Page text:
This weekend we had a scare.
For about twenty minutes on Sunday I couldn’t see out of my left eye.
It was as if I had looked at the sun for too long, and my eye had been burned. Purple and pink snowflakes, like the ones we cut out of paper with our kids, covered everything. The center of the snowflakes completely obstructing whatever I was looking at. Bleached out objects peaked through the cut-outs in the snowflakes.
After twenty minutes of keeping my left eye covered and sitting very still, the snowflakes melted away. But my eye was still slightly fuzzy and very tired. I felt almost as if someone had punch me gently (is that even possible??) in the socket.
After conferring with all our resident doctor-people (my sister-in-law,and my boss – a pediatrician turned priest) we decided to go to a walk-in clinic just to be safe.
I have family history of detached retina’s and strokes and diabetes, and we didn’t want to take any chances.
Sweet Man drove, and I blinked at my surroundings and tried to determine whether or not it was snowing pink and purple again, or if I was just sleepy (thankfully, it was just the latter.)
At the walk-in clinic there was confusion about insurance, and I realized I was going to have to find a replacement for a work event that night, and a tiny little headache began to ping the top of my head.
That is until Sweet Man reminded me that being stressed out wasn’t going to help anyone if it meant I ended up dead or blind. (Don’t worry, he was sweet about how he broke the news.)
The very kind doctor at the clinic couldn’t find anything obviously wrong, but urged Nathan to take me to the eye doctor on Monday. Until then the prescription was a lot of rest and no screens.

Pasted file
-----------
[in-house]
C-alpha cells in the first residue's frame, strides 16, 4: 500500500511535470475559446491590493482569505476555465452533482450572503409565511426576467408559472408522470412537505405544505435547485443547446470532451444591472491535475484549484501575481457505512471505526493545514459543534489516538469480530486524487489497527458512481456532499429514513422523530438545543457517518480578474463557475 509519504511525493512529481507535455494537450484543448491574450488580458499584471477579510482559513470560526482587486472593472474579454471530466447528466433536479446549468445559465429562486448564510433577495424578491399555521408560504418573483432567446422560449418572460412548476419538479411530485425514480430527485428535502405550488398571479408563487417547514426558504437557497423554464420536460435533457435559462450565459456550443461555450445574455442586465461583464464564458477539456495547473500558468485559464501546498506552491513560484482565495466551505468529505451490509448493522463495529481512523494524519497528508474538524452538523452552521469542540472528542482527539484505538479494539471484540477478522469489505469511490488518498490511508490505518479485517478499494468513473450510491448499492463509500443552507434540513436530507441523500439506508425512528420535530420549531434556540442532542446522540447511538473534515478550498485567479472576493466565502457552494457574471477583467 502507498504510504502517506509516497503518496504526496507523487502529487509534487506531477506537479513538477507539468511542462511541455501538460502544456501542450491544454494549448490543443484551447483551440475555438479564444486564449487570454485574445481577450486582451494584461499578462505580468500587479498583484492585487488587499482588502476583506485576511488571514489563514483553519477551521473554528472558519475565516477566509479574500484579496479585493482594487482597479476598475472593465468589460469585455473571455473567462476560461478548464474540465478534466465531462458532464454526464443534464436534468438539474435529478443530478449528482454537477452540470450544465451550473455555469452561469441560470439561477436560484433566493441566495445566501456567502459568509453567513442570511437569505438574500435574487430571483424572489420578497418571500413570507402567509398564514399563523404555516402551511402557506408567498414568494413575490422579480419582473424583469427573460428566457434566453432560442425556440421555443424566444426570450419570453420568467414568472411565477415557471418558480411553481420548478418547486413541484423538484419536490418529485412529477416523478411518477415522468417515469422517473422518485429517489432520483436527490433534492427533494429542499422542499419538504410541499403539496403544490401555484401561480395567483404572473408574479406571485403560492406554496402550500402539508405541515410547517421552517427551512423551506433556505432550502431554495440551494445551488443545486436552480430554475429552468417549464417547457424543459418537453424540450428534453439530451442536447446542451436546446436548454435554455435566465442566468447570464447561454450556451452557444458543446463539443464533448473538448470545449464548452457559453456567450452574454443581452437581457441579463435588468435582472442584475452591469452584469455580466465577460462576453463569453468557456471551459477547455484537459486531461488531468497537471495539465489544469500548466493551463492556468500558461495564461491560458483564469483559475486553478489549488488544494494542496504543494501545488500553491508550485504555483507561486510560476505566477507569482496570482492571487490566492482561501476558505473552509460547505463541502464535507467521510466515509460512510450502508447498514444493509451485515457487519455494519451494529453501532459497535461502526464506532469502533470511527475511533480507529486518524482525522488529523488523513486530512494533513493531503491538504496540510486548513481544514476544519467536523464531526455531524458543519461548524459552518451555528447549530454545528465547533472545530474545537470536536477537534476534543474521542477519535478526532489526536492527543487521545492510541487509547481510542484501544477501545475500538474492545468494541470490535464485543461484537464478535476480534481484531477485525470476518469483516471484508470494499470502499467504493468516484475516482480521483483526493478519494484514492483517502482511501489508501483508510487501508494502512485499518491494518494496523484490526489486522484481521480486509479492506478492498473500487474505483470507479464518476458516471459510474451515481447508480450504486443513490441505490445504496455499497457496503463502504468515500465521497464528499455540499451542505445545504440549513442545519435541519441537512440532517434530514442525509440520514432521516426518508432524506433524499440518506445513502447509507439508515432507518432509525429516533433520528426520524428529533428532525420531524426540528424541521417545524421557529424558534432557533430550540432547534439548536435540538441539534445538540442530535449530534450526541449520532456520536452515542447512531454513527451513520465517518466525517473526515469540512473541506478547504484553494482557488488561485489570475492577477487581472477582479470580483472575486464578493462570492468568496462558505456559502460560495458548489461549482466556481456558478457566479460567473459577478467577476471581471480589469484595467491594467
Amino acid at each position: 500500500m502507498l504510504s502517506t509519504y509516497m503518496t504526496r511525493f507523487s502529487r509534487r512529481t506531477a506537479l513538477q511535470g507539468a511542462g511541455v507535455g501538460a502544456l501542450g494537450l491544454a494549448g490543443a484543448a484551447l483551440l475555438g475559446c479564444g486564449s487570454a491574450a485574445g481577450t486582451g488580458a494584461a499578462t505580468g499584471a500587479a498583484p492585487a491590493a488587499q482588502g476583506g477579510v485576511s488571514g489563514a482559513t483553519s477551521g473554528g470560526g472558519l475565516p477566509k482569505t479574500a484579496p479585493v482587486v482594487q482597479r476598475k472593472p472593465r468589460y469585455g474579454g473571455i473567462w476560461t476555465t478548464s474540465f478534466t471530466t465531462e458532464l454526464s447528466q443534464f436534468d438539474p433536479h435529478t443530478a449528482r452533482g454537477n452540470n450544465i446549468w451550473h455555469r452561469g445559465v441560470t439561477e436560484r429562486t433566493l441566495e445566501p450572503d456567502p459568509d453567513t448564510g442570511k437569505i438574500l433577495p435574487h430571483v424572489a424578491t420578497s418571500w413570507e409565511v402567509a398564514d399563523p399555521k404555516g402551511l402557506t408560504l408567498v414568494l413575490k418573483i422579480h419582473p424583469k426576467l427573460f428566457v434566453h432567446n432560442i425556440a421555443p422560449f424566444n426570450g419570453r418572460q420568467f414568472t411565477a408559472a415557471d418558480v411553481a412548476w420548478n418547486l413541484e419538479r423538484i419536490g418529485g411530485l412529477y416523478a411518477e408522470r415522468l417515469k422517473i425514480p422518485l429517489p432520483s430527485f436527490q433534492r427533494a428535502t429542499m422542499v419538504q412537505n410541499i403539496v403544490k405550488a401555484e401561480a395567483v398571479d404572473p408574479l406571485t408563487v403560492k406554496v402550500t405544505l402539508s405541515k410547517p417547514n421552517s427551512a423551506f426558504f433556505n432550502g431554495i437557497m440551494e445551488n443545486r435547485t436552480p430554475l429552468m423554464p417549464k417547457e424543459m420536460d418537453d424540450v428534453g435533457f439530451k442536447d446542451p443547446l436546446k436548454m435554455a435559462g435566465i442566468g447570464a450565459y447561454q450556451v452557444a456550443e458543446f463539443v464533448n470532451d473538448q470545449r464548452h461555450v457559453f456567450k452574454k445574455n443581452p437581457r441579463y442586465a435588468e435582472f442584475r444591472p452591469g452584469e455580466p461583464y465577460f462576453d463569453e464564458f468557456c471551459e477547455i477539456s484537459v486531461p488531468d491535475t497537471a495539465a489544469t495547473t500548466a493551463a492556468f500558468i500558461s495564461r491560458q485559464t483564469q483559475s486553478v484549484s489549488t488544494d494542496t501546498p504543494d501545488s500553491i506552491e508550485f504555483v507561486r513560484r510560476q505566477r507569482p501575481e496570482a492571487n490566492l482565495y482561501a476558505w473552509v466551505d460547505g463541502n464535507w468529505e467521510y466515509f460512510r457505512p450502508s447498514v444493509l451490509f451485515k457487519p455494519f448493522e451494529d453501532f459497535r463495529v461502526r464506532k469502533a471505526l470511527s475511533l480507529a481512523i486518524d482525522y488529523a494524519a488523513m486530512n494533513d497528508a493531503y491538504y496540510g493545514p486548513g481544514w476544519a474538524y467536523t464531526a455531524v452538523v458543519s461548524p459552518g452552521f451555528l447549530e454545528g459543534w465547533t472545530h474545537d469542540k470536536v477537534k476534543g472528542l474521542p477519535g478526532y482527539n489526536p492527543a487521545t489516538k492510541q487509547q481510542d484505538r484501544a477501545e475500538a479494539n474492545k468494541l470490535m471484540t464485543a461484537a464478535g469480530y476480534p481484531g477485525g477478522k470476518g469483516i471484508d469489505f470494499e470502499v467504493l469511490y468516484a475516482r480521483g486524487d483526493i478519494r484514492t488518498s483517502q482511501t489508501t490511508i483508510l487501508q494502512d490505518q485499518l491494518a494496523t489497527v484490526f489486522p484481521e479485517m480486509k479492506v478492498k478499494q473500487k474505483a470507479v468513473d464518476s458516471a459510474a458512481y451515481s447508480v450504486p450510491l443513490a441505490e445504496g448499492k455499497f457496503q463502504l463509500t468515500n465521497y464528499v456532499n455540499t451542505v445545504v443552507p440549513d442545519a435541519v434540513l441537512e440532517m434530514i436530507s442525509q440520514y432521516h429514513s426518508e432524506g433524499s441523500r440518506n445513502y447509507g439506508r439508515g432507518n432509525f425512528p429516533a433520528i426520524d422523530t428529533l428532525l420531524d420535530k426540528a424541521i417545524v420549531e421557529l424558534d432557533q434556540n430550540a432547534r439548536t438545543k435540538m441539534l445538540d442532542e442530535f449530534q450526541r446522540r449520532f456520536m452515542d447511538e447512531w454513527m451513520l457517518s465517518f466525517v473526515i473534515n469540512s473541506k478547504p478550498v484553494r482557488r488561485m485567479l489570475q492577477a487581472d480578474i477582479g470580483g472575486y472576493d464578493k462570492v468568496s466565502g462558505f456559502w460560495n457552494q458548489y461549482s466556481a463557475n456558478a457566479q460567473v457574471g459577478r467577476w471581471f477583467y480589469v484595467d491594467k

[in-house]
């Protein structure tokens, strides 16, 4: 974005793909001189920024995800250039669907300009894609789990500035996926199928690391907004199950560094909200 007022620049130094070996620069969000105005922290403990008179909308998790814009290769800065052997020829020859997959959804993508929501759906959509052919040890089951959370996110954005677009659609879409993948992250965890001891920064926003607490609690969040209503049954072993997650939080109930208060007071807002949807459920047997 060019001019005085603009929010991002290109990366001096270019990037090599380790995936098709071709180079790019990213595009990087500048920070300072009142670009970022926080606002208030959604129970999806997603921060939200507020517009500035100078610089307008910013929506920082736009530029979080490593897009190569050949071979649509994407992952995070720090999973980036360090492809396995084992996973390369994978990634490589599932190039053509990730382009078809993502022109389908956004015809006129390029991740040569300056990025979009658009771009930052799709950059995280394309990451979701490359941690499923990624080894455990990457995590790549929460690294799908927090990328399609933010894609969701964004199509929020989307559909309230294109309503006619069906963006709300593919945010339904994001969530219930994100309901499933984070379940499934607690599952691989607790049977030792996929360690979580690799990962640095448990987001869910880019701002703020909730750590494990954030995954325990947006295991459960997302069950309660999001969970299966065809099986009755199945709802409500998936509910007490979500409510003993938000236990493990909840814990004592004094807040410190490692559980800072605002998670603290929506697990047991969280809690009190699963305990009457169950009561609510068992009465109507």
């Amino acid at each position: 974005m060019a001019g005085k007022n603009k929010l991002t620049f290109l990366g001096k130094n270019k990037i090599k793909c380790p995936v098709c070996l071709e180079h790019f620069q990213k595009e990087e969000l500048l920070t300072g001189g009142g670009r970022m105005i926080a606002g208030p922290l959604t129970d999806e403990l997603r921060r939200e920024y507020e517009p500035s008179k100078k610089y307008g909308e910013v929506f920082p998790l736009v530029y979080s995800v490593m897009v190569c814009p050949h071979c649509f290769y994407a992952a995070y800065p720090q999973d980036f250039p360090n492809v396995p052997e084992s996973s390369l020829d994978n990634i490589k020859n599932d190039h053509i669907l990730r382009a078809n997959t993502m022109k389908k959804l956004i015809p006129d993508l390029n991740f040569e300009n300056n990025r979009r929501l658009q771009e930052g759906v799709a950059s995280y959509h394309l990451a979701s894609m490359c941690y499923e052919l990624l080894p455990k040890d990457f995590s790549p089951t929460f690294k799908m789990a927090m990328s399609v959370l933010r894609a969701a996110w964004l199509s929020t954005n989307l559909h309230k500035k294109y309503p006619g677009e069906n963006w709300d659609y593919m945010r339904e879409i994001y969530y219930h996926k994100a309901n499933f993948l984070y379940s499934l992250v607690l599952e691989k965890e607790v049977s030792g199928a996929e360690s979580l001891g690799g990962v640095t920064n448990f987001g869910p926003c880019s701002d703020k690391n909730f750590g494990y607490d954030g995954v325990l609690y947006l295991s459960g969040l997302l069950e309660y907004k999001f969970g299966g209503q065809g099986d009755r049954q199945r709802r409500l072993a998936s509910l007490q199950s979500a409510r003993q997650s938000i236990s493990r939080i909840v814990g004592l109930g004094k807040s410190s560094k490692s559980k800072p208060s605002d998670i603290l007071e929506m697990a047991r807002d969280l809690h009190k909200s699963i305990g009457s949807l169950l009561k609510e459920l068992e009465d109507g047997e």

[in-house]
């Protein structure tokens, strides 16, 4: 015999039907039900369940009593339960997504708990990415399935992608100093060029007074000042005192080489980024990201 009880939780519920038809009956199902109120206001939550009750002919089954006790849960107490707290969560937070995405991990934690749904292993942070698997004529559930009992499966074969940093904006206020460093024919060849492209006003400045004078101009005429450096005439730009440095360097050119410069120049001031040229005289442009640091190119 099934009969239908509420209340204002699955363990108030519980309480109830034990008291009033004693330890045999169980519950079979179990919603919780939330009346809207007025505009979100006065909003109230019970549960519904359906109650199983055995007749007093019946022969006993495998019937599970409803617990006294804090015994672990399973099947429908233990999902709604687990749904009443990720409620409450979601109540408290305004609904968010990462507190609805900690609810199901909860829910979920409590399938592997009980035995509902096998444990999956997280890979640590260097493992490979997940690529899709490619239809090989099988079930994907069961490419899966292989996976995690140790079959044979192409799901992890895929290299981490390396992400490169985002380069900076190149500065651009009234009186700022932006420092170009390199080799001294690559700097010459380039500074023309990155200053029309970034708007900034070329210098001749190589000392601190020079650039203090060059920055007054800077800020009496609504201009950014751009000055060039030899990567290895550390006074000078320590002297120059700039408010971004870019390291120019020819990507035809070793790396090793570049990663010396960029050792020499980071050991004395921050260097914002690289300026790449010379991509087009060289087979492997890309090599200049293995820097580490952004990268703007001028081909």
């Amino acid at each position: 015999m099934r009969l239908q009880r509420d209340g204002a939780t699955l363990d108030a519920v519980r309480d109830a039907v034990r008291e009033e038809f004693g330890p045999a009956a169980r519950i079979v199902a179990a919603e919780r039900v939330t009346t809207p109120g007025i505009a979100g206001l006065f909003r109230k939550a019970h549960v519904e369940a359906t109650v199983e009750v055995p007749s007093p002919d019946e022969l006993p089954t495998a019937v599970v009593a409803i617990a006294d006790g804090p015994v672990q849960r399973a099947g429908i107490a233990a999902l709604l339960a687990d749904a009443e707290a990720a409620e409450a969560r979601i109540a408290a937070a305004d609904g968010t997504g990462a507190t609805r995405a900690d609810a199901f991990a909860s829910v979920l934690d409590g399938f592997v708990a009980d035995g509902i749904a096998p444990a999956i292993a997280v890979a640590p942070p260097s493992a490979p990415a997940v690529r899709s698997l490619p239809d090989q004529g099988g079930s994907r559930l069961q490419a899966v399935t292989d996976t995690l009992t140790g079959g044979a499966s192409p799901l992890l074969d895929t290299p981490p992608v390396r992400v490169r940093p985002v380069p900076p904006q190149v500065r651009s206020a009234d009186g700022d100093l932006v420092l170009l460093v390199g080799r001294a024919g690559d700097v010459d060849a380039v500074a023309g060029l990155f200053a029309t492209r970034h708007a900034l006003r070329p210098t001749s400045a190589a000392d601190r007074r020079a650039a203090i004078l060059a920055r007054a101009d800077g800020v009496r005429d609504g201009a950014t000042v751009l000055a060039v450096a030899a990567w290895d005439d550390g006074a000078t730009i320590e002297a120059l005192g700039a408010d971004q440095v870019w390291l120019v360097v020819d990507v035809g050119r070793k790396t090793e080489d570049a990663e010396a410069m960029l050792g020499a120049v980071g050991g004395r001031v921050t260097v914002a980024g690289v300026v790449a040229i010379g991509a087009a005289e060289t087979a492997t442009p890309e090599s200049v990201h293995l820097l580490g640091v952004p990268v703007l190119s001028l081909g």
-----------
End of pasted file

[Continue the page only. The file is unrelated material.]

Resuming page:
So after picking up a late lunch, we went home, where I promptly crawled into bed and slept a good four hours.
Later that night, Nathan held my hand and explained what was happening on Deadwood, while I lay in darkness, my eyes covered with a sleeping mask (his prescription!)
Monday morning I called the eye doctor and made an appointment first thing.
It turns out that I – who have never had a single migraine – had what is called an Ocular Migraine. Basically I got the spots that often come as a migraine warning, but without any of the others symptoms except feeling really, really, tired (see four-hour nap, followed by ten hours of sleep.)
Such a relief. Huge, huge relief.
Also, it upped my motivation to do all the preventive things in order to ensure that I won’t get diabetes.
Turns out I really really like being able to see.
And there is so much to see. Chickens and roosters. Flowers and trees. Birds and turtles. My children’s faces. Words on a page. Images on a screen. My husband in overalls and a cowboy hat. New life sprouting from the earth. Stars and the moon and geese flying overhead. Paintings on the wall. Colors and patterns in an old quilt. The names of things.
It’s amazing how eye-opening 20 minutes without sight can be, and how many gifts I must take for granted.
As the season of Lent approaches (just a week away!) I am wondering how I can practice the discipline of being grateful for the things I take for granted the most… My body and all it’s working parts, my marriage and it’s joy, my children and their presence, my work and it’s lessons, the earth and it’s bounty.
I have an idea brewing… now let’s see if this Enneagram 7 can see it through!
Sweet mother of Jefferson Davis my friend! How scary!! Please take care of yourself….you are only one woman…incredibly fabulous though you may be! Love those eyeballs!!
Scary. I’ve always had migraines but hadn’t had a visual migraine until about two weeks ago. Was really freaky. Emily has them ALL THE TIME and
explained what it was. Can’t believe she dances through them. Most people believe they are from flourescent bulbs.
My immediate diagnosis when you first started telling the story…a migraine! I see prisms for a time period, but no headaches! You will remain in my prayers, thoughts, and positive vibes! Becky in OK